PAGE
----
I’m sure those of you who have been following the future status of Kosovo read Raju G.C. Thomas’s article, “The case Against Kosovo Independence.” Mr. Thomas is an emeritus professor at Marquette University and a former professor at the University of Belgrade. His article can be found here.
Mr. Thomas’s main argument is that “many other countries with territorially concentrated ethnic minorities have reason to be anxious about the precedent that might be set if Kosovo’s declaration of independence is recognized.” In support of that conclusion, Mr. Thomas reasons that allowing “Kosovo’s independence would demonstrate that violent secessionism works.”
As a threshold matter, Mr. Thomas’s reasoning falls into the “wildfire” category of arguments against Kosovo independence. It goes something like this: if Kosovo declares independence, then everyone with half a brain and the ability to speak a language will declare independence.
For example, former Serbian foreign minister Vuk Draskovic argued that Kosovo’s declaration of independence would cause a chain reaction in Cyprus, Northern Ireland, Scotland, Chechnya, and Taiwan — to name a few. Relatedly, Russian President Vladimir Putin and his unknown lapdog Michael Averko have argued that if Kosovo is allowed to secede from Serbia, then the same right should be given to the territories of Abkhazia, South Ossetia, and Transnistria.
I think one of the most important things to point out about the “wildfire” category of arguments is the mistaken impression that the world consists of hundreds and thousands of separatist territories itching to see when Kosovo declares independence so that they can follow. Strangely, the territories that many cite in the “wildfire” category of arguments have already unilaterally seceded: Abkhazia, Transnistria, South Ossetia, and the Turkish Republic of Northern Cyprus. These territories that most everyone in the “wildfire” category of arguments cite to were not directly inspired by Kosovo’s attempt to secede from Serbia.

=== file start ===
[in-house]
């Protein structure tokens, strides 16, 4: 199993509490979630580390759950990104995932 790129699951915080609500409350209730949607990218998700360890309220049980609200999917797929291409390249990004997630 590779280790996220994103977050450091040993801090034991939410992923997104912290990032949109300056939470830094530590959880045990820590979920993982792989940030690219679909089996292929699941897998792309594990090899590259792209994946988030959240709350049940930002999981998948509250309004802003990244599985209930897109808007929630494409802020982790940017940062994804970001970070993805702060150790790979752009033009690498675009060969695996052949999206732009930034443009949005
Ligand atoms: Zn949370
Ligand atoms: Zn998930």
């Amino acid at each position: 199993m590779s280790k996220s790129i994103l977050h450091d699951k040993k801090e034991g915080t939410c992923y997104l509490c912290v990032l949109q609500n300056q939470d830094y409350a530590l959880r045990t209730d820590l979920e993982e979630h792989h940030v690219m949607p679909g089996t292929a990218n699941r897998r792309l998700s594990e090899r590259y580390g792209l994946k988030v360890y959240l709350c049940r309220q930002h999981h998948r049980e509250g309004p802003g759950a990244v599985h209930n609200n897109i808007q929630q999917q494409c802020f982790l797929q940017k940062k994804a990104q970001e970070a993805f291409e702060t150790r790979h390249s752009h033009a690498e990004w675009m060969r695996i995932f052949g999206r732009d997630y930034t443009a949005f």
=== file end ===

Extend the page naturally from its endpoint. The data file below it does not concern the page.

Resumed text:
For example, the Turkish Republic of Northern Cyprus formally declared independence in 1983 — many years before Kosovo’s attempt to break from Serbia. In Abkhazia, South Ossetia, and Transnistria, the precedent was the breakup of the USSR, not Kosovo’s attempt to secede from Serbia.
Next, Mr. Thoma’s argument that Kosovo independence would send a message that “violent secessionism works” is puzzling. According to Mr. Thomas, the “violent secessionism” by the Kosovar Albanians occurred as follows:
First, faceless ethnic secessionists attack cvilians and police. Not knowing where the enemy is hiding within the civilian population, security forces retaliate indiscriminately. Human rights violations elicit an international outcry and condemnation, followed by intervention and occupation by foreign military forces. And, in the denouement, the state loses control of its province as the secessonists declare independence.
Apart from the gross oversimplification of the events leading up the conflict, Mr. Thomas suggests that the Serbians and the international community were duped by a Kosovar Albanian conspiracy to obtain land that belonged to Serbia. This is ridiculous. To be sure, the Kosovar Albanians committed serious crimes and terrorism against the Serbians, but Mr. Thoma’s blithe dismissal of the existence of any Serb aggression, Serb crime, and Serb oppression against Kosovar Albanians is inexplicable.
Mr. Thomas then attempts to use UN Resolution 1244 for the broad theory that it does not allow for a unilateral declaration of independence. In an another post, which can be found here, I argue that that conclusion is not supported by the text of UN Resolution 1244 itself.
In the end, Mr. Thomas’s “case” against Kosovo independence falls flat.